Over the past decade, a number of contracting reforms have been put in place across the government to streamline and simplify processes and to sharpen the focus on agency mission and results. Performance-based contracting (PBC), promulgated as a government-wide policy in 1991 by the Office of Federal Procurement Policy (OFPP), is one such reform. It is applicable to some if not all aspects of the various types of projects operated by the department. Its effective use depends on the ability of the government/contractor team to understand and manage the risks inherent in any contracted effort.
PBC emphasizes that all aspects of an acquisition should be structured around the purpose of the work to be performed, as opposed to the manner in which it is performed. It offers contractors flexibility to determine how best to meet the government’s requirements, while ensuring that desired performance levels are achieved and that payment is made only for results that meet negotiated performance standards. DOE has included this technique as part of its own contract-reform agenda and has been using a performance-based approach for major projects at Rocky Flats, Oak Ridge, the Nevada Test Site, and elsewhere.
Successful PBC is based on defining existing conditions, specific requirements, and the desired results or outcomes, along with objective, meaningful, and measurable performance and quality standards. In addition, incentives are used to focus contractor efforts and to reward success. In a successful performance-based contract, expectations must be made clear, with agency and contractor teams working together in a business partnership to achieve well-defined and measurable results.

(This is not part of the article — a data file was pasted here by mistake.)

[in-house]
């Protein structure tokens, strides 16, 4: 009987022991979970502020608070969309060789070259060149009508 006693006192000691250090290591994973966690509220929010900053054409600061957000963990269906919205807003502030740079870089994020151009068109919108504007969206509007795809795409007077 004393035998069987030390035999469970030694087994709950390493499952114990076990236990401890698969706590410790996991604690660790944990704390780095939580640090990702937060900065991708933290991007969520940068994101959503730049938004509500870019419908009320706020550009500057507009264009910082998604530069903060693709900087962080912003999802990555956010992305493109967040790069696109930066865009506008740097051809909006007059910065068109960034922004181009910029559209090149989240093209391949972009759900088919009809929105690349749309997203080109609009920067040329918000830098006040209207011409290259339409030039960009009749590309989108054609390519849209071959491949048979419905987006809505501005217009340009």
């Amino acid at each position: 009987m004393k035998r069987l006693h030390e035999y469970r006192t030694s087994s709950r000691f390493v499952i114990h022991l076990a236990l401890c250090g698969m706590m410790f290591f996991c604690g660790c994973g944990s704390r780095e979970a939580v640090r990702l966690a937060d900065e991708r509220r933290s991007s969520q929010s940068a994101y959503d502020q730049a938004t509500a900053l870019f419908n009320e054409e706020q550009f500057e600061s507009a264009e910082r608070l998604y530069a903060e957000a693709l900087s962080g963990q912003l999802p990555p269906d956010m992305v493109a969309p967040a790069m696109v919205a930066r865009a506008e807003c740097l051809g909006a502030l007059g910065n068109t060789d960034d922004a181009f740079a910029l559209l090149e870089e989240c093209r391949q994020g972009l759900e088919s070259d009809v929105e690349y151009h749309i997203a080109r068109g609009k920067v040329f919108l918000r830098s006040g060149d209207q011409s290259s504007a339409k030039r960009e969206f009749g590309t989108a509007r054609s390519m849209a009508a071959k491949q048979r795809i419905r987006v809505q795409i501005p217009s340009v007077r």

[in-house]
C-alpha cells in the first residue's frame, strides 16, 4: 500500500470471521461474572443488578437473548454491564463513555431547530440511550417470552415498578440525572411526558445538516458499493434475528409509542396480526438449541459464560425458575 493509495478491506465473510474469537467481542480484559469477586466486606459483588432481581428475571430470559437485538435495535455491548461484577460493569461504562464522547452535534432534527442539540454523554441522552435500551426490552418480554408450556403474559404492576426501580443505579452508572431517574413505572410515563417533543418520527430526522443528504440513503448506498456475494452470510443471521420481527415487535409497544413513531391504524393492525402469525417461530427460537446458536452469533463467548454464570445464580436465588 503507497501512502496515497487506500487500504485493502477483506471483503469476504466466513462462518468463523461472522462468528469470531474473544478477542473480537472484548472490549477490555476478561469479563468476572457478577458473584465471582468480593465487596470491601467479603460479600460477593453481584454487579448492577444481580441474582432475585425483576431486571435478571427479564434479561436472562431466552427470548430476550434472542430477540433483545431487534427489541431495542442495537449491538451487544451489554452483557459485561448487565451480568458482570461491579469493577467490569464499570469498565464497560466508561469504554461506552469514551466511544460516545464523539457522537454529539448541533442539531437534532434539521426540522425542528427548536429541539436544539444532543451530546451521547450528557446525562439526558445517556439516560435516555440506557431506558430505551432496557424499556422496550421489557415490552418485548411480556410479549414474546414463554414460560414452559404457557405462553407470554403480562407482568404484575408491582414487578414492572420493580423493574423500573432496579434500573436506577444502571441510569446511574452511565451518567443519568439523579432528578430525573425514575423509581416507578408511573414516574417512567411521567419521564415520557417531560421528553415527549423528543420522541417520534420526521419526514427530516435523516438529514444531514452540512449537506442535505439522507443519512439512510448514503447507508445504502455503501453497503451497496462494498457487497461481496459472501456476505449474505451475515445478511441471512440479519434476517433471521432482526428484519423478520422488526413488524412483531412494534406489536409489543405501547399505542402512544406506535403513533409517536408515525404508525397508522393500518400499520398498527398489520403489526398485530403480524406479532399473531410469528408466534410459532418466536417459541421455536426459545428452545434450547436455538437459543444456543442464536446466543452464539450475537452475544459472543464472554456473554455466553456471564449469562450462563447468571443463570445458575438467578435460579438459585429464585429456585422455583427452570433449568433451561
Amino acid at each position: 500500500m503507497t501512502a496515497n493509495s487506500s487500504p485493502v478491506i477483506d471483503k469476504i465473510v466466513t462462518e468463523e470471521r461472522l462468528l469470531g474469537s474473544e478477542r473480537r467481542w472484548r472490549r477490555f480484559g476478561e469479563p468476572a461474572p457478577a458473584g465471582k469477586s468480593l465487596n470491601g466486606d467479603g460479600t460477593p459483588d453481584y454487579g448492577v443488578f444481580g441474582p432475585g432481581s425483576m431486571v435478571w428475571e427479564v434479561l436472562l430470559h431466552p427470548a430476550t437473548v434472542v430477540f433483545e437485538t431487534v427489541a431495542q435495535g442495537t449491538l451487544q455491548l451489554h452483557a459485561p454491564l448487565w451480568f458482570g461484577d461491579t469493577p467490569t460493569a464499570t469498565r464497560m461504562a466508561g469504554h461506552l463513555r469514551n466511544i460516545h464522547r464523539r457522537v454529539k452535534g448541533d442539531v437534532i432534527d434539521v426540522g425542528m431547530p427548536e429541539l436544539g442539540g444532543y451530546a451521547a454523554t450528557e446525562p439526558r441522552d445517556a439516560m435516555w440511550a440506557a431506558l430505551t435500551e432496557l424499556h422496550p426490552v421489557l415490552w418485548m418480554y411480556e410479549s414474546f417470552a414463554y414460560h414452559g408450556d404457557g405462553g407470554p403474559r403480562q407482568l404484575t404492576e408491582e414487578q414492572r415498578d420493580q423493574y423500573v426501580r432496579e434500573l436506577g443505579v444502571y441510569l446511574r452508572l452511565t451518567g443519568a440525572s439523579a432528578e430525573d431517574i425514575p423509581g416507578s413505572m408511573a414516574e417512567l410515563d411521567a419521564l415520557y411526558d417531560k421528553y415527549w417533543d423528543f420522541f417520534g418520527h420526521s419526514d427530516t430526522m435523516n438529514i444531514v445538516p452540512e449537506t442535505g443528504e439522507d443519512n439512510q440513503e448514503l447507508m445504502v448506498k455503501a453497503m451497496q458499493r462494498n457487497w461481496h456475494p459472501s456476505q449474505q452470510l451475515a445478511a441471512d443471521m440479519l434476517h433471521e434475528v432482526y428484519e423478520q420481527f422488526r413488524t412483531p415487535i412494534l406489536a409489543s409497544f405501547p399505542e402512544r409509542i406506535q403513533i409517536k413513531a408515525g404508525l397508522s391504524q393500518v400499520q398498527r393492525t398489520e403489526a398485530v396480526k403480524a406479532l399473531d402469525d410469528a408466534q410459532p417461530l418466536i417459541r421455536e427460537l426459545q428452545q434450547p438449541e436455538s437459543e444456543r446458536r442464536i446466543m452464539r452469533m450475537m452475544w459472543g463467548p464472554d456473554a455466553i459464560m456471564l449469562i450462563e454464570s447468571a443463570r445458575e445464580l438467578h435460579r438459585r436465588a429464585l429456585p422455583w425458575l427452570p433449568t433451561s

Agencies across the government are increasingly relying on PBC. Moreover, a March 9, 2001, memorandum to all agencies from the deputy director of the Office of Management and Budget (OMB) requires that 20 percent by dollar value of all agency service contracts for FY2002 be performance-based. This mandated percentage would increase in future years.
A 1998 study conducted by OFPP found cost savings on the order of 15 percent and increases in customer satisfaction (up almost 20 percent) when agencies used performance-based contracts rather than traditional requirements-based procurements (EOP, 1998). Much of the success of a PBC approach results from effective use of a cross-functional team for identifying desired outcomes and establishing effective performance metrics.
The integrated project team (IPT) concept included in DOE Order O413.3 is an essential element in implementing a performance-based approach (DOE, 2000). The committee strongly supports the use of these IPTs and suggests the following PBC methodology: